So, this is my point here: try to calculate the turning angle value from the specifications of the car. These specs can be found for many cars, and it is simple math after all. Smile


Last edited by Andreu on Thu Jan 08, 2009 5:27 pm; edited 1 time in total

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Re: Car's physics and setting...

Post  Toad on Thu Jan 08, 2009 4:53 pm

Andreu wrote:This was a mistake, granted, but recently I observed, and this is what I find interesting, that the greater turning angle gave the car understeer, and not oversteer, which is what I would have predicted. The reason for this, I noticed, is that when the front wheels turn too much, they no longer help the car in the turn, but become skidding surfaces, which causes oversteer.
Smile

Sorry to butt in here on a topic that I don't have much technical understanding; but I'm somewhat confused by Andreu's comments about giving a car greater turning angle setting will end up with a car that oversteers.

The simplest defininition of oversteer I have seen is that the rear wheels lose adhesion while the front tires maintain grip with the road. There are more than a couple of ways to induce this condition. And one ugly one for any driver is as a result of the front tires regaining grip after having "become skidding surfaces" due to understeer, as Andreu describes. The front tires losing grip, regardless of wheel and tire angle defines understeer to me, an that is what Andreu says he would have expected before making tests on the car settings. So it seems that if wheel position were turned in during the skid (an understeering condition) and then the car regains front wheel traction, now we have gone from one extreme to the other and now have a wicked snap oversteer.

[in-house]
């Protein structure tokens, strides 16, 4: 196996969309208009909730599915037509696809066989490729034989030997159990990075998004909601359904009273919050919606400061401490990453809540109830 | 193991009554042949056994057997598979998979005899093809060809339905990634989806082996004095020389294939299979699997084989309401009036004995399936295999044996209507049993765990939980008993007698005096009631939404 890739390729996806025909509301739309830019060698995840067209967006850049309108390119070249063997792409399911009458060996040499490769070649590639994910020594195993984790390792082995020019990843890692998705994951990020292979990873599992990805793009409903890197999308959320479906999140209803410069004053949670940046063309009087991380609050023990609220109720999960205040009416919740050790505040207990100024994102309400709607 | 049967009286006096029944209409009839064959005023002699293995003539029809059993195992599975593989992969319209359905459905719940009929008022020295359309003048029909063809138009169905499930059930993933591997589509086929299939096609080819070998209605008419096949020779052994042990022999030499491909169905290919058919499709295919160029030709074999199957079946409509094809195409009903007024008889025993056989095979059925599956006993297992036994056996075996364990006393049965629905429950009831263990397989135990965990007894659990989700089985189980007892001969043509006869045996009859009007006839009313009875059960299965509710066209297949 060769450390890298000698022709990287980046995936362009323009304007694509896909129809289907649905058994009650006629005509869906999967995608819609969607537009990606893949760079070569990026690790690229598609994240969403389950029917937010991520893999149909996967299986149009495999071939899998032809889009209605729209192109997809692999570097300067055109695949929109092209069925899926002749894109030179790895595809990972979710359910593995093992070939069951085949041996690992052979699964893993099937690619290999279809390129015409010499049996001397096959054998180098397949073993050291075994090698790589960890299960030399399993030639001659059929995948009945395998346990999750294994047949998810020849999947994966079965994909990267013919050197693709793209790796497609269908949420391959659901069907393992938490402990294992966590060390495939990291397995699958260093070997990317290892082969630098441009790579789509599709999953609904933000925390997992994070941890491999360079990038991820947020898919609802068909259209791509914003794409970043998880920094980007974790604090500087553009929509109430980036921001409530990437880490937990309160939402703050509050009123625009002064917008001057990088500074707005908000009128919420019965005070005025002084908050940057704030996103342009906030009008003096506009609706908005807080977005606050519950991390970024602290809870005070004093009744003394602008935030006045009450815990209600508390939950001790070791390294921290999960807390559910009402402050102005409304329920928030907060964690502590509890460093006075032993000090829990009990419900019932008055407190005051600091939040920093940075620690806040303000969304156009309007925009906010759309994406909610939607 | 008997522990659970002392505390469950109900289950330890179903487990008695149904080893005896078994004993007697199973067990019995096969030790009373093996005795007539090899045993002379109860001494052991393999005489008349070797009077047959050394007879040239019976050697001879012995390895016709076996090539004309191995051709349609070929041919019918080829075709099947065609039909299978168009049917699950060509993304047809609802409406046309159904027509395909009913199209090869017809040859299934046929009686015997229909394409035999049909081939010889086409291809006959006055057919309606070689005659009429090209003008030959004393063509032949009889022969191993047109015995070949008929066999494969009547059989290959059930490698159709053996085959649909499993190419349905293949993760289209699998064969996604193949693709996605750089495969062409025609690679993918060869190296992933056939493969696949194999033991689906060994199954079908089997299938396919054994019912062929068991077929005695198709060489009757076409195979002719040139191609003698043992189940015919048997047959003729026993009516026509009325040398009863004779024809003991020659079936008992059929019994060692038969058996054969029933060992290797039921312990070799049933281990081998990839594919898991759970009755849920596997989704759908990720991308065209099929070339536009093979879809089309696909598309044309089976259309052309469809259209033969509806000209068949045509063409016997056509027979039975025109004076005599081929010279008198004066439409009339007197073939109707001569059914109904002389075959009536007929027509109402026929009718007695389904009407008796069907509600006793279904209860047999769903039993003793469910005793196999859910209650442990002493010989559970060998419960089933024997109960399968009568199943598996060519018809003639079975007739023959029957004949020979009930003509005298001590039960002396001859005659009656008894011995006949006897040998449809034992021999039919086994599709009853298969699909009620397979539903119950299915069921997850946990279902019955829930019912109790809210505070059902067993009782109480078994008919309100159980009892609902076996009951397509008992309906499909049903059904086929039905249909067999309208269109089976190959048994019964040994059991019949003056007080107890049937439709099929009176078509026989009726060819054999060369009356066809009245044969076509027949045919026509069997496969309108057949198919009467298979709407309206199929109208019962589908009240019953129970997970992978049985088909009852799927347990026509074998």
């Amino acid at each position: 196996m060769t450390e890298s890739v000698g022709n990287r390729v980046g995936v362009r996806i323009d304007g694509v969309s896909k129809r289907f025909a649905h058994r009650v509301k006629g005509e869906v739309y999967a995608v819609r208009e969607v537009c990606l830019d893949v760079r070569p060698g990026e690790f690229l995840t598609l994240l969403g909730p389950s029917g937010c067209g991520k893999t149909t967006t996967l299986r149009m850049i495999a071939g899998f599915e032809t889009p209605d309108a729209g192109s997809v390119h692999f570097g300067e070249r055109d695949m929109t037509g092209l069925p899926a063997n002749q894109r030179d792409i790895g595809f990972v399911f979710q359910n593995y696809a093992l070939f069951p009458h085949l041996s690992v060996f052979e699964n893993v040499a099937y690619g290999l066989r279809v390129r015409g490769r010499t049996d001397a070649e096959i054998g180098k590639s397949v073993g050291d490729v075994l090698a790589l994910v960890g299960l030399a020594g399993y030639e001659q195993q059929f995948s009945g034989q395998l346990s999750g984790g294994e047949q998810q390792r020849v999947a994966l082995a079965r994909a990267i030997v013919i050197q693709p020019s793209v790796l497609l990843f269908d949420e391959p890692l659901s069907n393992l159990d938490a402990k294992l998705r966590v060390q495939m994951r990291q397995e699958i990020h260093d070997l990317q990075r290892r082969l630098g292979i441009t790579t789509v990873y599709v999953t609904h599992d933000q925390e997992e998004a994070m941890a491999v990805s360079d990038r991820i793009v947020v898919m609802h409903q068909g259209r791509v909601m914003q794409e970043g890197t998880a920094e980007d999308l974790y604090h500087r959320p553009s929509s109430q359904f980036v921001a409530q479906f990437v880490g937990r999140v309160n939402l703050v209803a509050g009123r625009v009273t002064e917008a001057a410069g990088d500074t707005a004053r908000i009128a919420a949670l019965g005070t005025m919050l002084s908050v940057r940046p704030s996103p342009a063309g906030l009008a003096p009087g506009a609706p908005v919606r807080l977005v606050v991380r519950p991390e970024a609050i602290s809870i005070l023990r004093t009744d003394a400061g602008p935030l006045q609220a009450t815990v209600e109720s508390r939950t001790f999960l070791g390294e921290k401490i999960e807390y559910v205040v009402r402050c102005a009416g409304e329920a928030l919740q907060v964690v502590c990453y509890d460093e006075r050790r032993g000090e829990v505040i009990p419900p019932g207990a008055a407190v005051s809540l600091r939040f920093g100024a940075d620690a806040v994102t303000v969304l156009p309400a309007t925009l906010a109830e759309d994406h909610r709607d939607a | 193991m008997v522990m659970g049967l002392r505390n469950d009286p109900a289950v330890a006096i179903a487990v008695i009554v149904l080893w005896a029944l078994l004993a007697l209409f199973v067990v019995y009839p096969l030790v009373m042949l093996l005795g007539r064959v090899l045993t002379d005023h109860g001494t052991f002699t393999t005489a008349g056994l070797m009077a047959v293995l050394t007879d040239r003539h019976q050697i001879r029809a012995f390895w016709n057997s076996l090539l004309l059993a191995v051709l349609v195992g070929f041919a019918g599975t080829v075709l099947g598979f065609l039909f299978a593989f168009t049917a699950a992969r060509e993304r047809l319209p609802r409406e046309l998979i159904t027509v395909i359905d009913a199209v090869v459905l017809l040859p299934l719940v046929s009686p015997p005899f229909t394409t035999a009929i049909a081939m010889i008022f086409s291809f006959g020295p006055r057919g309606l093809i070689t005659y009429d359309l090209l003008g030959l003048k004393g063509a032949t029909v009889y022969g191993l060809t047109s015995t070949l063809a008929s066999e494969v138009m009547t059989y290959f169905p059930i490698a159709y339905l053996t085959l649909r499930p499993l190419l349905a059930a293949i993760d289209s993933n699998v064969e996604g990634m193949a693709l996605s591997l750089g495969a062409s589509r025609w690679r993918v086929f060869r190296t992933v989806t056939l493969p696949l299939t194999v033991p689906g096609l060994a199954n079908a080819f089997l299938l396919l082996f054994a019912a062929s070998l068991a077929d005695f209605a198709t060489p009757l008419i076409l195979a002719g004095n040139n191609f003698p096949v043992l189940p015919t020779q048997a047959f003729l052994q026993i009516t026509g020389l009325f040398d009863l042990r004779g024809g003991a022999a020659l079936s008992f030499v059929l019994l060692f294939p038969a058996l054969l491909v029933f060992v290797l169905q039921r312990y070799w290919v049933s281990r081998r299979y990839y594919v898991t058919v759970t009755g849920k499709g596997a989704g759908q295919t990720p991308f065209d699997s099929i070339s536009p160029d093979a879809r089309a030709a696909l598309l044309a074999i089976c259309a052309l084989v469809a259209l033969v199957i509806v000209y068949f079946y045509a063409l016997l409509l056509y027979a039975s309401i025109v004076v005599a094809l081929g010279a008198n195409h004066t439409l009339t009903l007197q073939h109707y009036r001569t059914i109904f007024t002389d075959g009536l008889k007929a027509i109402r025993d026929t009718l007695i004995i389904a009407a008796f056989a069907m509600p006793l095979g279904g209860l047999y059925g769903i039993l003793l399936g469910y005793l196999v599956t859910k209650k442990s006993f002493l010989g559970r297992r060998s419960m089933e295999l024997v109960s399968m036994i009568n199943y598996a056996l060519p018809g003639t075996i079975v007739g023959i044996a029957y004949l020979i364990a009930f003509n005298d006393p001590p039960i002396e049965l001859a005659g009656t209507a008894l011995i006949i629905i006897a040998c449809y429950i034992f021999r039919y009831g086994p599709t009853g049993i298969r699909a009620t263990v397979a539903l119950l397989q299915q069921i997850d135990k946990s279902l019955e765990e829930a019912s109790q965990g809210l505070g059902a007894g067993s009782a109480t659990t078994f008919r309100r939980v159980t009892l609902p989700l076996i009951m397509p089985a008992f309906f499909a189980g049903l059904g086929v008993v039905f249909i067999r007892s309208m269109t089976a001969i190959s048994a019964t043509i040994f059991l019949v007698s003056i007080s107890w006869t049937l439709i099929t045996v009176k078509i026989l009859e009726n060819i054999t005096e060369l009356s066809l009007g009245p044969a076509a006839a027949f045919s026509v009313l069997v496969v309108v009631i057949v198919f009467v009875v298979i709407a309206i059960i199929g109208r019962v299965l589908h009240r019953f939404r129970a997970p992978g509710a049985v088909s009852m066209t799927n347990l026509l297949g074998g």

Is that what you are saying here Andreu? If so then I would agree with both of you that this setting is very important indeed to Redline cars. Even more so than real cars as we just don't have the feedback to sense when this condition is happening. I've heard it said what makes great drivers (real cars) is the ability to make the adjustments between oversteer and understeer better than the competition.
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Re: Car's physics and setting...

Post  Andreu on Thu Jan 08, 2009 5:32 pm

[quote="Toad"]
Andreu wrote:This was a mistake, granted, but recently I observed, and this is what I find interesting, that the greater turning angle gave the car understeer, and not oversteer, which is what I would have predicted. The reason for this, I noticed, is that when the front wheels turn too much, they no longer help the car in the turn, but become skidding surfaces, which causes oversteer.
Smile
Don't worry about intervening. That's what it's alll about.

As for what I said, sorry, but I meant to say understeer. Somehow in my head they get mixed up.

Sorry if I was confusing the issue. Embarassed

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Re: Car's physics and setting...

Post  aegidian on Thu Jan 08, 2009 8:08 pm

One thing I hope to add to the wheel physics is Ackerman and ANti-Ackerman adjustments to the steering, just to complicate things for car developers already struggling with ways of dialling out over/under-steer.

Cool
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Re: Car's physics and setting...

Post  slowDan on Fri Jan 09, 2009 4:31 am

aegidian wrote:One thing I hope to add to the wheel physics...

If only huh?

Laughing Wink


Last edited by slowDan on Fri Jan 09, 2009 1:55 pm; edited 1 time in total (Reason for editing : oh nothing!)
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Re: Car's physics and setting...

Post  aegidian on Fri Jan 09, 2009 1:48 pm

slowDan wrote:
aegidian wrote:One thing I hope to add to the wheel physics...

Suspect

Shocked

Did I miss something? This sounds like you are adding things already! (keeps fingers firmly crossed!) Wink

Should I ever get my hands on the code, that is... Embarassed
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Center of Gravity and Moments of Inertia

Post  C14ru5 on Wed Jan 28, 2009 8:23 pm